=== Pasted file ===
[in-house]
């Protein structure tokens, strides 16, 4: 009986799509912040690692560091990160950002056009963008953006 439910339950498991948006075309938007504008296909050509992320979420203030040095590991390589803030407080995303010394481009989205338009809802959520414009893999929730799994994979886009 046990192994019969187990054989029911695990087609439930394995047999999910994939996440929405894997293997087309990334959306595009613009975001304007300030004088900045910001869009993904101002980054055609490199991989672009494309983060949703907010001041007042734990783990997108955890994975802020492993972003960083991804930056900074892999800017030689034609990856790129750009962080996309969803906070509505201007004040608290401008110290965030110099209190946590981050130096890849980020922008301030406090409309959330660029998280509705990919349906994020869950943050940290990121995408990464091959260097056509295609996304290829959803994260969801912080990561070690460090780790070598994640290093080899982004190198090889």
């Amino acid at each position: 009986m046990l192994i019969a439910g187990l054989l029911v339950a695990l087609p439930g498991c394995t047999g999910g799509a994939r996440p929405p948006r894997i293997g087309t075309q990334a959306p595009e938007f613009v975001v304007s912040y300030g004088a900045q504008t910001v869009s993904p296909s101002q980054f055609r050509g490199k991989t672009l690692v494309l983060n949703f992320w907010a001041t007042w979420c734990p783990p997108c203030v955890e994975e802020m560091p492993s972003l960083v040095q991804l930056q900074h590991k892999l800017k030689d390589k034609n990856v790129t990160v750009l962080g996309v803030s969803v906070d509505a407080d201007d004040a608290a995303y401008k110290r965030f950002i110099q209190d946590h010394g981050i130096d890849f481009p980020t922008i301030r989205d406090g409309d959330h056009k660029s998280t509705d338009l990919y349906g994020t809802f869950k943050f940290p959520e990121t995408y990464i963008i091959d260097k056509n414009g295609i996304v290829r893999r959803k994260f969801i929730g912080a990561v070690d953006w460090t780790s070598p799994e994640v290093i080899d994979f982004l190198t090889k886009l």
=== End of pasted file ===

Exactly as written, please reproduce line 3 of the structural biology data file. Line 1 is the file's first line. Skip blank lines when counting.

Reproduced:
């Amino acid at each position: 009986m046990l192994i019969a439910g187990l054989l029911v339950a695990l087609p439930g498991c394995t047999g999910g799509a994939r996440p929405p948006r894997i293997g087309t075309q990334a959306p595009e938007f613009v975001v304007s912040y300030g004088a900045q504008t910001v869009s993904p296909s101002q980054f055609r050509g490199k991989t672009l690692v494309l983060n949703f992320w907010a001041t007042w979420c734990p783990p997108c203030v955890e994975e802020m560091p492993s972003l960083v040095q991804l930056q900074h590991k892999l800017k030689d390589k034609n990856v790129t990160v750009l962080g996309v803030s969803v906070d509505a407080d201007d004040a608290a995303y401008k110290r965030f950002i110099q209190d946590h010394g981050i130096d890849f481009p980020t922008i301030r989205d406090g409309d959330h056009k660029s998280t509705d338009l990919y349906g994020t809802f869950k943050f940290p959520e990121t995408y990464i963008i091959d260097k056509n414009g295609i996304v290829r893999r959803k994260f969801i929730g912080a990561v070690d953006w460090t780790s070598p799994e994640v290093i080899d994979f982004l190198t090889k886009l």